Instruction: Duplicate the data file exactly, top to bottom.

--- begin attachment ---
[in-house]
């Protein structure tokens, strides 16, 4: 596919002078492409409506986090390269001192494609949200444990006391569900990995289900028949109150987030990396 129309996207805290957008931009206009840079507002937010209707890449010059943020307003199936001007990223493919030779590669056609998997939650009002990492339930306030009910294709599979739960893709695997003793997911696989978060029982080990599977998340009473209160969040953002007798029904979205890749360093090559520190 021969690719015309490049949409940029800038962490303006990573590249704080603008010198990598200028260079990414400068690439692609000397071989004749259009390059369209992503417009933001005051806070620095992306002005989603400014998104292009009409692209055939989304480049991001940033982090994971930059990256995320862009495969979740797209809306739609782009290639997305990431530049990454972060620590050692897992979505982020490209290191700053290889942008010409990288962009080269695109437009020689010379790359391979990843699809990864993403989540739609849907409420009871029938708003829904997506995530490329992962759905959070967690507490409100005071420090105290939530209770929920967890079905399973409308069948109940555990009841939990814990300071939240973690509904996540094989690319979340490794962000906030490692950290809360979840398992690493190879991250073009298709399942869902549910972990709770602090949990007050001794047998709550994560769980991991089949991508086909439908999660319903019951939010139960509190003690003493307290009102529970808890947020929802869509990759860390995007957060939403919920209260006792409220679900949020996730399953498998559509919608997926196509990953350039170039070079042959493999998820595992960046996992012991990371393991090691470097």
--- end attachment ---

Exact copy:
[in-house]
């Protein structure tokens, strides 16, 4: 596919002078492409409506986090390269001192494609949200444990006391569900990995289900028949109150987030990396 129309996207805290957008931009206009840079507002937010209707890449010059943020307003199936001007990223493919030779590669056609998997939650009002990492339930306030009910294709599979739960893709695997003793997911696989978060029982080990599977998340009473209160969040953002007798029904979205890749360093090559520190 021969690719015309490049949409940029800038962490303006990573590249704080603008010198990598200028260079990414400068690439692609000397071989004749259009390059369209992503417009933001005051806070620095992306002005989603400014998104292009009409692209055939989304480049991001940033982090994971930059990256995320862009495969979740797209809306739609782009290639997305990431530049990454972060620590050692897992979505982020490209290191700053290889942008010409990288962009080269695109437009020689010379790359391979990843699809990864993403989540739609849907409420009871029938708003829904997506995530490329992962759905959070967690507490409100005071420090105290939530209770929920967890079905399973409308069948109940555990009841939990814990300071939240973690509904996540094989690319979340490794962000906030490692950290809360979840398992690493190879991250073009298709399942869902549910972990709770602090949990007050001794047998709550994560769980991991089949991508086909439908999660319903019951939010139960509190003690003493307290009102529970808890947020929802869509990759860390995007957060939403919920209260006792409220679900949020996730399953498998559509919608997926196509990953350039170039070079042959493999998820595992960046996992012991990371393991090691470097």